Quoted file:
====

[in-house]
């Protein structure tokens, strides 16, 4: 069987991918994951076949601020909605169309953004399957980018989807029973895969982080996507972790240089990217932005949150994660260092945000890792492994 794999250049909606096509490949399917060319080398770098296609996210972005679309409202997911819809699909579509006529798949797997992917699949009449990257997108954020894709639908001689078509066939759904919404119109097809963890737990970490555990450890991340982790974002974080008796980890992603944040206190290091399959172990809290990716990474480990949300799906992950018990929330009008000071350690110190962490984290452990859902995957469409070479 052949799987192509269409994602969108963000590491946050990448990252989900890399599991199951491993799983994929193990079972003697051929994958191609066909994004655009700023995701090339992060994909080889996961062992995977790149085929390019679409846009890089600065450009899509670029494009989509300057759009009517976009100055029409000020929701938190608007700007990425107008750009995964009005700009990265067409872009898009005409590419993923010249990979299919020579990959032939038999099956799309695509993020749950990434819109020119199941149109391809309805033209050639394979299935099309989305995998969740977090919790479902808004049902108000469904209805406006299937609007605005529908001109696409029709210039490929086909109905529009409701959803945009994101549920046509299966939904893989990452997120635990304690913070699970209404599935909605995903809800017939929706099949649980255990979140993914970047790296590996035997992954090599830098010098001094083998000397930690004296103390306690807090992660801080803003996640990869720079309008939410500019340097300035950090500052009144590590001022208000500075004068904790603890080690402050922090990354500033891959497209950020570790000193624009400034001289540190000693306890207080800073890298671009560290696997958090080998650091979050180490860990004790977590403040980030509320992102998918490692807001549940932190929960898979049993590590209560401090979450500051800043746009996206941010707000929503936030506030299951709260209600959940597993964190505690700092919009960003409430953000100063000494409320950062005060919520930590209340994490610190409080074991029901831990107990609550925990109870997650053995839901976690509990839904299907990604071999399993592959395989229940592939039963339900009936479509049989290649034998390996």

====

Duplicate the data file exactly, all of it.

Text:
[in-house]
């Protein structure tokens, strides 16, 4: 069987991918994951076949601020909605169309953004399957980018989807029973895969982080996507972790240089990217932005949150994660260092945000890792492994 794999250049909606096509490949399917060319080398770098296609996210972005679309409202997911819809699909579509006529798949797997992917699949009449990257997108954020894709639908001689078509066939759904919404119109097809963890737990970490555990450890991340982790974002974080008796980890992603944040206190290091399959172990809290990716990474480990949300799906992950018990929330009008000071350690110190962490984290452990859902995957469409070479 052949799987192509269409994602969108963000590491946050990448990252989900890399599991199951491993799983994929193990079972003697051929994958191609066909994004655009700023995701090339992060994909080889996961062992995977790149085929390019679409846009890089600065450009899509670029494009989509300057759009009517976009100055029409000020929701938190608007700007990425107008750009995964009005700009990265067409872009898009005409590419993923010249990979299919020579990959032939038999099956799309695509993020749950990434819109020119199941149109391809309805033209050639394979299935099309989305995998969740977090919790479902808004049902108000469904209805406006299937609007605005529908001109696409029709210039490929086909109905529009409701959803945009994101549920046509299966939904893989990452997120635990304690913070699970209404599935909605995903809800017939929706099949649980255990979140993914970047790296590996035997992954090599830098010098001094083998000397930690004296103390306690807090992660801080803003996640990869720079309008939410500019340097300035950090500052009144590590001022208000500075004068904790603890080690402050922090990354500033891959497209950020570790000193624009400034001289540190000693306890207080800073890298671009560290696997958090080998650091979050180490860990004790977590403040980030509320992102998918490692807001549940932190929960898979049993590590209560401090979450500051800043746009996206941010707000929503936030506030299951709260209600959940597993964190505690700092919009960003409430953000100063000494409320950062005060919520930590209340994490610190409080074991029901831990107990609550925990109870997650053995839901976690509990839904299907990604071999399993592959395989229940592939039963339900009936479509049989290649034998390996």